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Multivariate modelling of faecal bacterial profiles of patients with IBS predicts responsiveness to a diet low in FODMAPs
Department of Internal Medicine and Clinical Nutrition, Sahlgrenska Academy, University of Gothenburg, Gothenburg, Sweden / Department of Microbiology and Immunology, Sahlgrenska Academy, University of Gothenburg, Gothenburg, Sweden.
Department of Internal Medicine and Clinical Nutrition, Sahlgrenska Academy, University of Gothenburg, Gothenburg, Sweden / Centre for Person-Centred Care (GPCC), Sahlgrenska Academy, University of Gothenburg, Gothenburg, Sweden.
Department of Internal Medicine and Clinical Nutrition, Sahlgrenska Academy, University of Gothenburg, Gothenburg, Sweden / Centre for Person-Centred Care (GPCC), Sahlgrenska Academy, University of Gothenburg, Gothenburg, Sweden.
Department of Nutrition, Karolinska University Hospital, Stockholm, Sweden.
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2018 (English)In: Gut, ISSN 0017-5749, E-ISSN 1468-3288, Vol. 67, no 5, p. 872-881Article in journal (Refereed) Published
Abstract [en]

Objective The effects of dietary interventions on gut bacteria are ambiguous. Following a previous intervention study, we aimed to determine how differing diets impact gut bacteria and if bacterial profiles predict intervention response. Design Sixty-seven patients with IBS were randomised to traditional IBS (n=34) or low fermentable oligosaccharides, disaccharides, monosaccharides and polyols (FODMAPs) (n=33) diets for 4 weeks. Food intake was recorded for 4 days during screening and intervention. Faecal samples and IBS Symptom Severity Score (IBS-SSS) reports were collected before (baseline) and after intervention. A faecal microbiota dysbiosis test (GA-map Dysbiosis Test) evaluated bacterial composition. Per protocol analysis was performed on 61 patients from whom microbiome data were available. Results Responders (reduced IBS-SSS by >= 50) to low FODMAP, but not traditional, dietary intervention were discriminated from non-responders before and after intervention based on faecal bacterial profiles. Bacterial abundance tended to be higher in non-responders to a low FODMAP diet compared with responders before and after intervention. A low FODMAP intervention was associated with an increase in Dysbiosis Index (DI) scores in 42% of patients; while decreased DI scores were recorded in 33% of patients following a traditional IBS diet. Non-responders to a low FODMAP diet, but not a traditional IBS diet had higher DI scores than responders at baseline. Finally, while a traditional IBS diet was not associated with significant reduction of investigated bacteria, a low FODMAP diet was associated with reduced Bifidobacterium and Actinobacteria in patients, correlating with lactose consumption. Conclusions A low FODMAP, but not a traditional IBS diet may have significant impact on faecal bacteria. Responsiveness to a low FODMAP diet intervention may be predicted by faecal bacterial profiles.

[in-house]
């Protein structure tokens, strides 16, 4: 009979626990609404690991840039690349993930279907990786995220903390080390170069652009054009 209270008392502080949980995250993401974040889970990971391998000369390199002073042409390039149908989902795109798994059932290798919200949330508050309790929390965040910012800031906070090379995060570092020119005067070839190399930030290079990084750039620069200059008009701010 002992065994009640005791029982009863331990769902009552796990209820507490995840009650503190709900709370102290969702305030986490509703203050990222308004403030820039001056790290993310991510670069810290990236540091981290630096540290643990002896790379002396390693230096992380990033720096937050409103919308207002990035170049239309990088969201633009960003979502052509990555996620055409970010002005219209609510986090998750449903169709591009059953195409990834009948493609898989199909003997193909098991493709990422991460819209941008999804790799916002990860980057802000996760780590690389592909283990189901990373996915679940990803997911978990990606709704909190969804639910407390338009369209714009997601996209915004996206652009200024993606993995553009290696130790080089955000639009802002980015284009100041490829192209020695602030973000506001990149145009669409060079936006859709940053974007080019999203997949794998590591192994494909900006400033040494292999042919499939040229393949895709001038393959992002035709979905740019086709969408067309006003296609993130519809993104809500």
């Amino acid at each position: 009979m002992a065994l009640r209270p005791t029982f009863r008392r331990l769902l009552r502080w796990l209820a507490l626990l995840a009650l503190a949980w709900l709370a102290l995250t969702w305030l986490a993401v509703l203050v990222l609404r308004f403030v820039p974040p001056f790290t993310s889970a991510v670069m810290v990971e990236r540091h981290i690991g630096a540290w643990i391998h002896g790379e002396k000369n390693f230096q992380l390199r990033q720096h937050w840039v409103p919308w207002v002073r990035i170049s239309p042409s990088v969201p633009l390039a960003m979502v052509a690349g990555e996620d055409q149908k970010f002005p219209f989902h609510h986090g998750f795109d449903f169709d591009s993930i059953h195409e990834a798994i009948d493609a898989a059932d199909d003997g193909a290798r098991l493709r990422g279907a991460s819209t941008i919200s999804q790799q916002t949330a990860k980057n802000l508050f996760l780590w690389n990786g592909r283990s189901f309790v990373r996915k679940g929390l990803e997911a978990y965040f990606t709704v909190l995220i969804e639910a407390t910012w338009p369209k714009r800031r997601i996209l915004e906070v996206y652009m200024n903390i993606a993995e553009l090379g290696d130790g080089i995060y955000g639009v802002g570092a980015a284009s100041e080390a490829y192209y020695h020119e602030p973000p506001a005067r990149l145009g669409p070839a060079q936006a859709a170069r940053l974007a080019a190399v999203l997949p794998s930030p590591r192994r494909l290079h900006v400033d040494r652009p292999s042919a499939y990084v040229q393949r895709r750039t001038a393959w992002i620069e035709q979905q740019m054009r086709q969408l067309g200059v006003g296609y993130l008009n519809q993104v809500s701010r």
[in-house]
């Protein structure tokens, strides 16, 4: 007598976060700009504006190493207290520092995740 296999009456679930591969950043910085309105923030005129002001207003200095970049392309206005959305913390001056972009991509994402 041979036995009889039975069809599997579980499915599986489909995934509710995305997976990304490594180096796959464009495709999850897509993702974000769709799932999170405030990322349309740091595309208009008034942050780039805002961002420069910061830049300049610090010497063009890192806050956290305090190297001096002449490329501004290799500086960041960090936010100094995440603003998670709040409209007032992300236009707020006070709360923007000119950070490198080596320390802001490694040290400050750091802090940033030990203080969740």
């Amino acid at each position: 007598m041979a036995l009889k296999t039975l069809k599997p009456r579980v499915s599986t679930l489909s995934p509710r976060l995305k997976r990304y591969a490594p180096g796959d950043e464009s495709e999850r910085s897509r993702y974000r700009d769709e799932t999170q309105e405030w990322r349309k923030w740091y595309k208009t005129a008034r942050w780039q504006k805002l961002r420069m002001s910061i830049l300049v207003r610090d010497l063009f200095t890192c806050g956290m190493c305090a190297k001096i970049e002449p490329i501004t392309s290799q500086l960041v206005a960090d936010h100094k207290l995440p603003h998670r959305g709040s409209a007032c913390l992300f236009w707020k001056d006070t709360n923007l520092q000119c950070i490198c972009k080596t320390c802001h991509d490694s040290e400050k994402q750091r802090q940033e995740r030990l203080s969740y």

Place, publisher, year, edition, pages
BMJ Publishing Group Ltd, 2018. Vol. 67, no 5, p. 872-881
National Category
Health Sciences Clinical Medicine
Research subject
Translational Medicine TRIM
Identifiers
URN: urn:nbn:se:his:diva-15099DOI: 10.1136/gutjnl-2016-313128ISI: 000429733600011PubMedID: 28416515Scopus ID: 2-s2.0-85042028845OAI: oai:DiVA.org:his-15099DiVA, id: diva2:1201586
Available from: 2018-04-26 Created: 2018-04-26 Last updated: 2018-08-30Bibliographically approved

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CiteExportLink to record
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